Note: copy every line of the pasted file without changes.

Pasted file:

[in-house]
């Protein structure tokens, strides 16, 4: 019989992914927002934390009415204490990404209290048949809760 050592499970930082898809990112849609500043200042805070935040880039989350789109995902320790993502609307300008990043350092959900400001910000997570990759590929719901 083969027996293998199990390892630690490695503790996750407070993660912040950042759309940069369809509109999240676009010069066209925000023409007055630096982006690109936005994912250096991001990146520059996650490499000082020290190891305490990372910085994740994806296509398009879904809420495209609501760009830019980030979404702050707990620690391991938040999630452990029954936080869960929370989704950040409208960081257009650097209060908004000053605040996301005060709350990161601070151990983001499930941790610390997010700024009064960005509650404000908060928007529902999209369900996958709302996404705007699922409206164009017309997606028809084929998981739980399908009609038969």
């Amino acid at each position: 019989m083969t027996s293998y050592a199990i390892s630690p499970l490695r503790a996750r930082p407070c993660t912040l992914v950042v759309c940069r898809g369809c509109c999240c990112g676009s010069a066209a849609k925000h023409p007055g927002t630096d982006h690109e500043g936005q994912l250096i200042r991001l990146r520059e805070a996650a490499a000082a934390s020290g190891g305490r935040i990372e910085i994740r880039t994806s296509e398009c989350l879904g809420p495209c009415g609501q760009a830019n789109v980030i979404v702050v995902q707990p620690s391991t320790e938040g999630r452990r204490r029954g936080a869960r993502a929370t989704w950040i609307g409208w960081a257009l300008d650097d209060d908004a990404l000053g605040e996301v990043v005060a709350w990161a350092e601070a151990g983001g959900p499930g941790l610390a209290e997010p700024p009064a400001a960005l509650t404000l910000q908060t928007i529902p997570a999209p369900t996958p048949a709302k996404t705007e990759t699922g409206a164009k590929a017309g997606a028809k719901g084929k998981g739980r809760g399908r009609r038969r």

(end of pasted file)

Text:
[in-house]
């Protein structure tokens, strides 16, 4: 019989992914927002934390009415204490990404209290048949809760 050592499970930082898809990112849609500043200042805070935040880039989350789109995902320790993502609307300008990043350092959900400001910000997570990759590929719901 083969027996293998199990390892630690490695503790996750407070993660912040950042759309940069369809509109999240676009010069066209925000023409007055630096982006690109936005994912250096991001990146520059996650490499000082020290190891305490990372910085994740994806296509398009879904809420495209609501760009830019980030979404702050707990620690391991938040999630452990029954936080869960929370989704950040409208960081257009650097209060908004000053605040996301005060709350990161601070151990983001499930941790610390997010700024009064960005509650404000908060928007529902999209369900996958709302996404705007699922409206164009017309997606028809084929998981739980399908009609038969």
């Amino acid at each position: 019989m083969t027996s293998y050592a199990i390892s630690p499970l490695r503790a996750r930082p407070c993660t912040l992914v950042v759309c940069r898809g369809c509109c999240c990112g676009s010069a066209a849609k925000h023409p007055g927002t630096d982006h690109e500043g936005q994912l250096i200042r991001l990146r520059e805070a996650a490499a000082a934390s020290g190891g305490r935040i990372e910085i994740r880039t994806s296509e398009c989350l879904g809420p495209c009415g609501q760009a830019n789109v980030i979404v702050v995902q707990p620690s391991t320790e938040g999630r452990r204490r029954g936080a869960r993502a929370t989704w950040i609307g409208w960081a257009l300008d650097d209060d908004a990404l000053g605040e996301v990043v005060a709350w990161a350092e601070a151990g983001g959900p499930g941790l610390a209290e997010p700024p009064a400001a960005l509650t404000l910000q908060t928007i529902p997570a999209p369900t996958p048949a709302k996404t705007e990759t699922g409206a164009k590929a017309g997606a028809k719901g084929k998981g739980r809760g399908r009609r038969r």